“Don’t take life so serious, son — it ain’t no how permanent.”
—Porky Pine, Pogo
Last Saturday I wrangled my kids into a few seats at the Union Square 14 for a noontime showing of Kubo and the Two Strings, a new animated feature from the Laika studio. After distributing popcorn, candy, and Coca-Cola I was able to sit back and watch the movie myself. Director Travis Knight has said that his ambition was “to do sort of a stop-motion David Lean film, a Kurosawian myth in miniature,” and he succeeded marvellously. About midway through the film I just sat back and wondered at the remarkable visual beauty of Kubo (even more beautiful in 3D), at the complexity of its presentation as well as the subtlety of the story, a somewhat dark meditation on loss, death, creativity, and maturity — as Knight has also said, it’s a story about “crossing that Rubicon from childhood to adulthood.” It earns its PG rating, especially with its quiet, ambivalent conclusion — uncharacteristic of most contemporary animated pictures. But the girls loved it, and so did I. If you have kids yourself, try it; they may like it.
Kubo has an Asian setting, and in some ways it resembles those drab, well-intentioned, ever-so-sincere Japanese animated features designed to bore children and most adults to tears. But apart from the advanced stop-motion animation technique, Kubo also differs from these films with its very American sense of humor. Monkey and Beetle bicker like a married couple (for a very good reason) throughout the film, and Kubo delivers a stinger or two himself. One of America’s great contributions to comedy is the wisecrack — a blunt, knowing, skeptical response to some suspicious experience or comment, best delivered sotto voce out of the side of your mouth. It’s a response that demonstrates a critical perspective on experience, an awareness that somebody may be trying to con you, to pull the wool over your eyes. Along with learning about loss, it’s also one of the ways we cross that Rubicon from childhood to adulthood — not least because our kids can be pretty suspicious of us at times, and rightly so. They know more about us than we think. It keeps us honest, and encourages us to keep our eyes open.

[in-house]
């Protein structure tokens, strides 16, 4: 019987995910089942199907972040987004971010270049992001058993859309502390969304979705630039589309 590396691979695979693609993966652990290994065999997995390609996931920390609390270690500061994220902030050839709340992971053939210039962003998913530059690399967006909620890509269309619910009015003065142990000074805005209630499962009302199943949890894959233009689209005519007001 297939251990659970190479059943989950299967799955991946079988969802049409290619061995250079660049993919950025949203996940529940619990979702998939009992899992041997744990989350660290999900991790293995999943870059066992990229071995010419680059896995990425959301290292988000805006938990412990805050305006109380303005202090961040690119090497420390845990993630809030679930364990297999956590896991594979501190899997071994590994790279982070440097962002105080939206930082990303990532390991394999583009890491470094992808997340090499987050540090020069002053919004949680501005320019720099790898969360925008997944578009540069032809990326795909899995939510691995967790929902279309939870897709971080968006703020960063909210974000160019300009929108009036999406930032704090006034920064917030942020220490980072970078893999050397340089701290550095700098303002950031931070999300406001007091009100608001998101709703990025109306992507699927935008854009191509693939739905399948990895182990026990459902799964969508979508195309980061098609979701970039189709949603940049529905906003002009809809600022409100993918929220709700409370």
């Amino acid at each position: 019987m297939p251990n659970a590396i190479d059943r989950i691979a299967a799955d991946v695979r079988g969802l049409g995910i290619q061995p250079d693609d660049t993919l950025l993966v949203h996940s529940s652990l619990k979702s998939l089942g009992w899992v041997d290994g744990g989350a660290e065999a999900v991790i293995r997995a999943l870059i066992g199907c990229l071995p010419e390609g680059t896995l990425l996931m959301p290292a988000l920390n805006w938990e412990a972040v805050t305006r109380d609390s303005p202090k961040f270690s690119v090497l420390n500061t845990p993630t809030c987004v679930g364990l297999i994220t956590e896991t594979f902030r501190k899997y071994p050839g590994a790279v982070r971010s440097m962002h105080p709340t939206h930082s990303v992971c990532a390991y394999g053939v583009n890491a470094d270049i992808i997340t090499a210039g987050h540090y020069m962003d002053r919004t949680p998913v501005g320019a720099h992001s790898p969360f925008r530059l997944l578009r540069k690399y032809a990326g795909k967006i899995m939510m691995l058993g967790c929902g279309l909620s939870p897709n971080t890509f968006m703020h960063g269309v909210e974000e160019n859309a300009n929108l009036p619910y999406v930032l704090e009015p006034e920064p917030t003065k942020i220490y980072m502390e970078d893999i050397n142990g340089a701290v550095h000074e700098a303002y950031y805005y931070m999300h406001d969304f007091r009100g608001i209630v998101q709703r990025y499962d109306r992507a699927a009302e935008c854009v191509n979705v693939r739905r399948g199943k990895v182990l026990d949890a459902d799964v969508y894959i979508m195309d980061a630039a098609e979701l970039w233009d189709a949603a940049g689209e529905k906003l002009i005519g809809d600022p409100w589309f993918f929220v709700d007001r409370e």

I was first introduced to the wisecrack through cartoons like Looney Tunes — wisecracks were a part of Bugs Bunny’s stock-in-trade — and comic strips. The two I remember best were Walt Kelly’s Pogo and Crockett Johnson’s Barnaby. Pogo was in its last years as a daily comic strip and still ran regularly in the Philadelphia Bulletin, the paper my parents took; Barnaby I came across in a Dover paperback edition.
I started reading both of these when I was about my daughters’ age, about seven or eight. Although the comics pages were pitched mostly at children, many of the jokes and situations went over my head at the time — but probably not that much over. Although the themes of Pogo were often political, Kelly had a penchant for nonsense and slapstick that appealed to children (and as a draftsman he produced some of the lushest art that ever graced a comics page); the animals that populated the Okeefenokee Swamp, like those who populated Kenneth Grahame’s The Wind in the Willows, were flawed, ridiculous figures who bore more than a passing resemblance to flawed, ridiculous adults. Unlike Grahame’s animals, though, Kelly’s spoke a thickly vernacular American tongue, as keenly heard and imitated as that in Mark Twain’s work.